Posts filed under ‘Arabish’

fourth of july fAkE lIfE

Fourth of July    fAkE lIfE    Fifth of July

 

Sometimes I think, wow I’m really in Yemen. This is real, for real, and I’m living a very tip-of-your-fingers-taste-of-your-tongue for real life. Yes, I can taste it. Yes, I can feel it. Yes, but no.

 

fAkE lIfE is so really fake and extremely fakely real.

Now, I’m not much of a patriot, but I do miss those quiet nights in the land of the relatively free, sipping tall boys while others do in kind, quietly but openly, a bit hidden but not veiled.

 

I spent Uncle Sammy’s birthday eating eggs at a fish mokhbaza, sans booze of course, and driving around Sheikh Othman with my friends so that the other American, Sam Sam from Alabama, could see a camel (yes, yes, there are pictures). Plus, I was bummed because my hard-wrought love letter was read its rites even before it was D.O.A.

 

So the day after the fourth rolled around, and I decided that I really needed a slew of red, white and blue brew.

 

But the closest PBR tall boy is bobbing up and down in the surf outside of Jersey, so a Georgian (the state) friend and I settled for Heines at the bar here in Aden. I don’t know what this bar is called, but it’s about two city blocks beyond the Seaman’s Club (a wildly decadent, neon red nightclubish relic of the British occupation) in the Tawahi district of Aden.

 

The bar is situated along the busy thoroughfare of Aden’s port. You can look out from the rickety tables arranged on a gravel ground, beside the water, towards giant tankers and barges that have come in to drop this off, or to pick up that. Across the bay is a series of large cranes, which drop and pick up shipping containers. Nearby, there is a structure that looks like an inverted L. This is where the U.S.S. Cole was bombed in 2001.

 

But we didn’t sit outside. We walked into the bar / restaurant area and sat down. Groups of mostly middle aged men and a few women gazed at us as we sat down.

 

Like the Seaman’s Club close by, this bar is a hang-out for Yemeni and Saudi men, who never stopped drinking after South Yemen ceased being a socialist republic and came under the control of the more conservative / traditional north.

 

Women come here too. They are mostly prostitutes, according to expats, who may or may not really know (sexpats?). A few women came in fully veiled. They sat down and threw their niqabs back over their hijabs. Two of them were wearing a remarkable amount of foundation, which gave their cheeks a chalky pallor. The other woman, who was a bit bigger, had a black eye. All were chewing qat.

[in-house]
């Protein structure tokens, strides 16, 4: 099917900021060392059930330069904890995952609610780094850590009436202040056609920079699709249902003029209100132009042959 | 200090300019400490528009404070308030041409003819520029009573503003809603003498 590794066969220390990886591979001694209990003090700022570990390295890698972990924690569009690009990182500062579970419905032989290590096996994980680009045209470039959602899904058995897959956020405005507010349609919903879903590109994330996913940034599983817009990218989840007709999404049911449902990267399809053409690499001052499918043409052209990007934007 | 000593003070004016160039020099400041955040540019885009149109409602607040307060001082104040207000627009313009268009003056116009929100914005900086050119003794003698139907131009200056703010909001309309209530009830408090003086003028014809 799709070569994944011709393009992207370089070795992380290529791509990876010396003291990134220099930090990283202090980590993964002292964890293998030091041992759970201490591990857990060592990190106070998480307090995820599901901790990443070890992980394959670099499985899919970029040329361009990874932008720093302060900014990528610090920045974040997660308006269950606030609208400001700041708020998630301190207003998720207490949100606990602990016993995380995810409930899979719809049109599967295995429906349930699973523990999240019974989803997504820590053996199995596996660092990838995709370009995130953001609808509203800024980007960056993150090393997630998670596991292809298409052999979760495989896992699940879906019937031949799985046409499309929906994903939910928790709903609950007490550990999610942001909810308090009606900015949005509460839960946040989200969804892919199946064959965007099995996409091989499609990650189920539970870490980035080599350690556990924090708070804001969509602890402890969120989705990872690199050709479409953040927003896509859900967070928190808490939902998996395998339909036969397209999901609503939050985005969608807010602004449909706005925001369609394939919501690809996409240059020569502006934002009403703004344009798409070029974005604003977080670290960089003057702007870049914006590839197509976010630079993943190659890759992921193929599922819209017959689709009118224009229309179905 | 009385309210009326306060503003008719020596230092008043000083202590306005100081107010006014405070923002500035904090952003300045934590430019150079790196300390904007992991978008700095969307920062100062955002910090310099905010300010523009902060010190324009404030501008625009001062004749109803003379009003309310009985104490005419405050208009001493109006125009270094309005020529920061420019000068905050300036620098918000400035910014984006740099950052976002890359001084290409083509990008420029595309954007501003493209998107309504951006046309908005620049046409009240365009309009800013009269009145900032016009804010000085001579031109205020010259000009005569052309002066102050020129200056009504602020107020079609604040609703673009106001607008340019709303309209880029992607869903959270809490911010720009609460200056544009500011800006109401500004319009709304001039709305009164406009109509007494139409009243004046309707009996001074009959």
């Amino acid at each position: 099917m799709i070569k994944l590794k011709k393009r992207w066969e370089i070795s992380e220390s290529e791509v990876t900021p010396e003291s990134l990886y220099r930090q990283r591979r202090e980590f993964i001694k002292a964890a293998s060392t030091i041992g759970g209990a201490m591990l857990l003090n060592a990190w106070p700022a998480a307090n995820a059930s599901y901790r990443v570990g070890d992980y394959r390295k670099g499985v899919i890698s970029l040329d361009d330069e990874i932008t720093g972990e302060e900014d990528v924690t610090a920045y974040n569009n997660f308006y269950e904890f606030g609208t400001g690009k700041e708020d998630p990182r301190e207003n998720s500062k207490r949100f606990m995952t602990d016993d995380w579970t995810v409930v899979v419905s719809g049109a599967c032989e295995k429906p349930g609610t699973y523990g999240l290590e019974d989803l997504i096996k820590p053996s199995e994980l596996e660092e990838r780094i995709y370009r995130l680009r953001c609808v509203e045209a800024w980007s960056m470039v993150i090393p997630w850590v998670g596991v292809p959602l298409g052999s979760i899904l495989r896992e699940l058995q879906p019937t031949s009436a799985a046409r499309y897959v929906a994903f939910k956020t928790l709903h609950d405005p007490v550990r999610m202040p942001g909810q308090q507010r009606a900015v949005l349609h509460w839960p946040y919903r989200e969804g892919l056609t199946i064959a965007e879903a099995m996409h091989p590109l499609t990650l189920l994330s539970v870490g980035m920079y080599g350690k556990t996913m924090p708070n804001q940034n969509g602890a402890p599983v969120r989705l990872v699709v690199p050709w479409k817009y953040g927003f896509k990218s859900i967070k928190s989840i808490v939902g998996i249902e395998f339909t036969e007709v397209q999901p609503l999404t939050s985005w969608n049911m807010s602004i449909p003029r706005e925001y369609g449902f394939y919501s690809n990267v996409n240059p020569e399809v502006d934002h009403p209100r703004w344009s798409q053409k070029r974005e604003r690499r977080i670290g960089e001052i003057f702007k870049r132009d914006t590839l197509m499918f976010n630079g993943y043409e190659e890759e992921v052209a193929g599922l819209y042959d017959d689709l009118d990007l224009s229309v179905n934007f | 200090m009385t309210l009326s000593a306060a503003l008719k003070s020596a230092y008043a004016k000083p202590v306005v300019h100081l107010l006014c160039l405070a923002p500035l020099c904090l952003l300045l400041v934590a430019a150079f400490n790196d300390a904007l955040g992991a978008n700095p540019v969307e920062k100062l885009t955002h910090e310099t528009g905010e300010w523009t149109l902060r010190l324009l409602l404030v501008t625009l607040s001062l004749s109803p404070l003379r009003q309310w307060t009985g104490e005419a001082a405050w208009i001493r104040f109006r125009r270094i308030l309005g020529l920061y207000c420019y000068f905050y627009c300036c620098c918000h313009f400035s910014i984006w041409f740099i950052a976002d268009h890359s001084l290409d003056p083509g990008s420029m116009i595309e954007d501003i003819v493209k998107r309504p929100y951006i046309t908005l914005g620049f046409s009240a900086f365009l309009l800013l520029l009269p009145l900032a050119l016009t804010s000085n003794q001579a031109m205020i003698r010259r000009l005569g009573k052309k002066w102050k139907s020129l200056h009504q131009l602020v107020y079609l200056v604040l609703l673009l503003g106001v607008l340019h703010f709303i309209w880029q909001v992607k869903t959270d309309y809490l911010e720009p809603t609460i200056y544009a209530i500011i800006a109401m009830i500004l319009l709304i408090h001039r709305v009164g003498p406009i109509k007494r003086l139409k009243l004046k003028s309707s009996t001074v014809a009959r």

A few stray cats scurried in between the tables. My friend thought they were rats at first.

 

We ordered the beers and cheered to this and that. The Prince came up quite suddenly, but he made sure to kiss both of our hands and welcome us and to pledge his help for any problem we might encounter. He was drunk, and animated. He made sure we understood him when he said, ‘I am a prince from southern Yemen.’ And he was insistent that ‘we are all…from Earth.’ ‘This,’ he continued, pointing at my heart, ‘this is the most important! Surprise. Surprise.’

 

One of the uniformed guards outside, who had been checking bags and even looking under some men’s shirts, noticed the Prince talking to us. He walked in, and the Prince seemed to know why. He yelled something at the guard, then turned towards us. He said something in English, with emphasis on the word ‘surprise’, and then something else in English, or Arabic. Then he cursed the guard for grabbing his shoulder, but he seemed a bit relieved to be leaving.

 

Then the Californian came up to our table. He was a middle aged man with a stylish limp. He wore khakis, a black pin stripped shirt with the first four buttons unbuttoned, a New Era hat with a big $ on the front, and a belt buckle in the shape of a .45. “Excuse me. I’m sorry. You have to be careful.’ He patted my friend’s hand. “Yemenis, they aren’t good. Of course I am from Aden” he continued, now patting my hand, “you must be careful. They will…I’m from California.” He took out his wallet, and showed us his California driver’s license. “You see? I will be sitting over there. You need anything, you come over.”